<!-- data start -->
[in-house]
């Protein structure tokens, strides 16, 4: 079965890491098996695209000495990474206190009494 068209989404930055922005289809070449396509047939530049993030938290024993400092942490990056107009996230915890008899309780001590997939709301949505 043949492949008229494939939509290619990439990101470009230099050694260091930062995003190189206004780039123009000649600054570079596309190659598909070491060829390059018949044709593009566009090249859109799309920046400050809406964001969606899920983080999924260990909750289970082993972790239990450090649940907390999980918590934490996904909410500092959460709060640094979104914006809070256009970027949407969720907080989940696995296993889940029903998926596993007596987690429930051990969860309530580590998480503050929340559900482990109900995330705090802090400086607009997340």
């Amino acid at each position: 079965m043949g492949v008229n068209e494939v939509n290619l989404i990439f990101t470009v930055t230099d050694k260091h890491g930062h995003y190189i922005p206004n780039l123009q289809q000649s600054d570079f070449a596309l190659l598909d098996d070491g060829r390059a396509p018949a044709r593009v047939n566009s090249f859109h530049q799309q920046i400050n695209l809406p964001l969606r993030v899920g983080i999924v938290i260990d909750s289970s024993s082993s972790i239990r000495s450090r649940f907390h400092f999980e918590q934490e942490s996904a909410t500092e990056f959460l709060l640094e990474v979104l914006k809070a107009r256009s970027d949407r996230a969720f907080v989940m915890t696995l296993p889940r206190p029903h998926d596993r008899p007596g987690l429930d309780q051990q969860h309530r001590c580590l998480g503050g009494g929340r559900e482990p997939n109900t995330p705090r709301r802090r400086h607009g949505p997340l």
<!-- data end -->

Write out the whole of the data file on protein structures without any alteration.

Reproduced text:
[in-house]
């Protein structure tokens, strides 16, 4: 079965890491098996695209000495990474206190009494 068209989404930055922005289809070449396509047939530049993030938290024993400092942490990056107009996230915890008899309780001590997939709301949505 043949492949008229494939939509290619990439990101470009230099050694260091930062995003190189206004780039123009000649600054570079596309190659598909070491060829390059018949044709593009566009090249859109799309920046400050809406964001969606899920983080999924260990909750289970082993972790239990450090649940907390999980918590934490996904909410500092959460709060640094979104914006809070256009970027949407969720907080989940696995296993889940029903998926596993007596987690429930051990969860309530580590998480503050929340559900482990109900995330705090802090400086607009997340």
């Amino acid at each position: 079965m043949g492949v008229n068209e494939v939509n290619l989404i990439f990101t470009v930055t230099d050694k260091h890491g930062h995003y190189i922005p206004n780039l123009q289809q000649s600054d570079f070449a596309l190659l598909d098996d070491g060829r390059a396509p018949a044709r593009v047939n566009s090249f859109h530049q799309q920046i400050n695209l809406p964001l969606r993030v899920g983080i999924v938290i260990d909750s289970s024993s082993s972790i239990r000495s450090r649940f907390h400092f999980e918590q934490e942490s996904a909410t500092e990056f959460l709060l640094e990474v979104l914006k809070a107009r256009s970027d949407r996230a969720f907080v989940m915890t696995l296993p889940r206190p029903h998926d596993r008899p007596g987690l429930d309780q051990q969860h309530r001590c580590l998480g503050g009494g929340r559900e482990p997939n109900t995330p705090r709301r802090r400086h607009g949505p997340l």